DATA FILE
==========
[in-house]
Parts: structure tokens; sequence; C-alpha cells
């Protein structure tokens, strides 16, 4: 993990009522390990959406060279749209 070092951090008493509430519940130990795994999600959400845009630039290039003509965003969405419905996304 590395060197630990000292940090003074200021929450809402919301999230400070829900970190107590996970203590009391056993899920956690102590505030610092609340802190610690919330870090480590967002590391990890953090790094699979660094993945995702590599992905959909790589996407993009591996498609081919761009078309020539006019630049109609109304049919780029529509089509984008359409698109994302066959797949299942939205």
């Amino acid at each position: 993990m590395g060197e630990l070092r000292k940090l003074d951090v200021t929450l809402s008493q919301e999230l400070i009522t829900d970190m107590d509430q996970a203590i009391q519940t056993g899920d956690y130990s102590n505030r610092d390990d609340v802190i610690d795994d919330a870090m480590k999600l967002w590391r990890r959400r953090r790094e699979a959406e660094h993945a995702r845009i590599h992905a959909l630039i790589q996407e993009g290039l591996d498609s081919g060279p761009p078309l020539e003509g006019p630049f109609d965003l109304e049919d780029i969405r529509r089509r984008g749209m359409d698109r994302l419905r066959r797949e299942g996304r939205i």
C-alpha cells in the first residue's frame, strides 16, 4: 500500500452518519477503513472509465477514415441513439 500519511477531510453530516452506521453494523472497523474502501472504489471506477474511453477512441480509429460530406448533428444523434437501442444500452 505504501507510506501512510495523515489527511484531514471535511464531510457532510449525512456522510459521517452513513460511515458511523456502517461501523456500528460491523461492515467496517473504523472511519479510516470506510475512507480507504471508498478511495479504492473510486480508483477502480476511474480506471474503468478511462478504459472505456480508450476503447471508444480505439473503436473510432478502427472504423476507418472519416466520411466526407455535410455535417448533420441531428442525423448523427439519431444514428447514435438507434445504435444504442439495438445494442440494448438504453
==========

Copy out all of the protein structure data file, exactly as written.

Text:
[in-house]
Parts: structure tokens; sequence; C-alpha cells
């Protein structure tokens, strides 16, 4: 993990009522390990959406060279749209 070092951090008493509430519940130990795994999600959400845009630039290039003509965003969405419905996304 590395060197630990000292940090003074200021929450809402919301999230400070829900970190107590996970203590009391056993899920956690102590505030610092609340802190610690919330870090480590967002590391990890953090790094699979660094993945995702590599992905959909790589996407993009591996498609081919761009078309020539006019630049109609109304049919780029529509089509984008359409698109994302066959797949299942939205």
């Amino acid at each position: 993990m590395g060197e630990l070092r000292k940090l003074d951090v200021t929450l809402s008493q919301e999230l400070i009522t829900d970190m107590d509430q996970a203590i009391q519940t056993g899920d956690y130990s102590n505030r610092d390990d609340v802190i610690d795994d919330a870090m480590k999600l967002w590391r990890r959400r953090r790094e699979a959406e660094h993945a995702r845009i590599h992905a959909l630039i790589q996407e993009g290039l591996d498609s081919g060279p761009p078309l020539e003509g006019p630049f109609d965003l109304e049919d780029i969405r529509r089509r984008g749209m359409d698109r994302l419905r066959r797949e299942g996304r939205i």
C-alpha cells in the first residue's frame, strides 16, 4: 500500500452518519477503513472509465477514415441513439 500519511477531510453530516452506521453494523472497523474502501472504489471506477474511453477512441480509429460530406448533428444523434437501442444500452 505504501507510506501512510495523515489527511484531514471535511464531510457532510449525512456522510459521517452513513460511515458511523456502517461501523456500528460491523461492515467496517473504523472511519479510516470506510475512507480507504471508498478511495479504492473510486480508483477502480476511474480506471474503468478511462478504459472505456480508450476503447471508444480505439473503436473510432478502427472504423476507418472519416466520411466526407455535410455535417448533420441531428442525423448523427439519431444514428447514435438507434445504435444504442439495438445494442440494448438504453